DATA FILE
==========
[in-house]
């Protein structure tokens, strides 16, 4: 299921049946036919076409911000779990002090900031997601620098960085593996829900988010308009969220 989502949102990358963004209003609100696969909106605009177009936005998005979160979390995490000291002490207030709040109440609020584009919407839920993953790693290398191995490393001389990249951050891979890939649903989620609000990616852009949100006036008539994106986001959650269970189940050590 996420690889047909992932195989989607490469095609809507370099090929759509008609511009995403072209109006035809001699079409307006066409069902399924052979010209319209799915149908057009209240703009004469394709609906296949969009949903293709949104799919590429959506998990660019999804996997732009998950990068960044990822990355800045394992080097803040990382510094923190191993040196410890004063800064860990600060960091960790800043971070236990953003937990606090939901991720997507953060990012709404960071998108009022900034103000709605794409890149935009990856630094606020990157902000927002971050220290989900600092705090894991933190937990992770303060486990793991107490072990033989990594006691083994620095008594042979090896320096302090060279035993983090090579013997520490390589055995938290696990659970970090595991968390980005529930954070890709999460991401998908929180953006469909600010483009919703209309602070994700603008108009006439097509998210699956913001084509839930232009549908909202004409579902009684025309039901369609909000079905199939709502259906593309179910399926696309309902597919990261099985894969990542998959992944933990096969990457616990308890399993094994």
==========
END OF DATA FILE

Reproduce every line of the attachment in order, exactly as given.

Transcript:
[in-house]
């Protein structure tokens, strides 16, 4: 299921049946036919076409911000779990002090900031997601620098960085593996829900988010308009969220 989502949102990358963004209003609100696969909106605009177009936005998005979160979390995490000291002490207030709040109440609020584009919407839920993953790693290398191995490393001389990249951050891979890939649903989620609000990616852009949100006036008539994106986001959650269970189940050590 996420690889047909992932195989989607490469095609809507370099090929759509008609511009995403072209109006035809001699079409307006066409069902399924052979010209319209799915149908057009209240703009004469394709609906296949969009949903293709949104799919590429959506998990660019999804996997732009998950990068960044990822990355800045394992080097803040990382510094923190191993040196410890004063800064860990600060960091960790800043971070236990953003937990606090939901991720997507953060990012709404960071998108009022900034103000709605794409890149935009990856630094606020990157902000927002971050220290989900600092705090894991933190937990992770303060486990793991107490072990033989990594006691083994620095008594042979090896320096302090060279035993983090090579013997520490390589055995938290696990659970970090595991968390980005529930954070890709999460991401998908929180953006469909600010483009919703209309602070994700603008108009006439097509998210699956913001084509839930232009549908909202004409579902009684025309039901369609909000079905199939709502259906593309179910399926696309309902597919990261099985894969990542998959992944933990096969990457616990308890399993094994």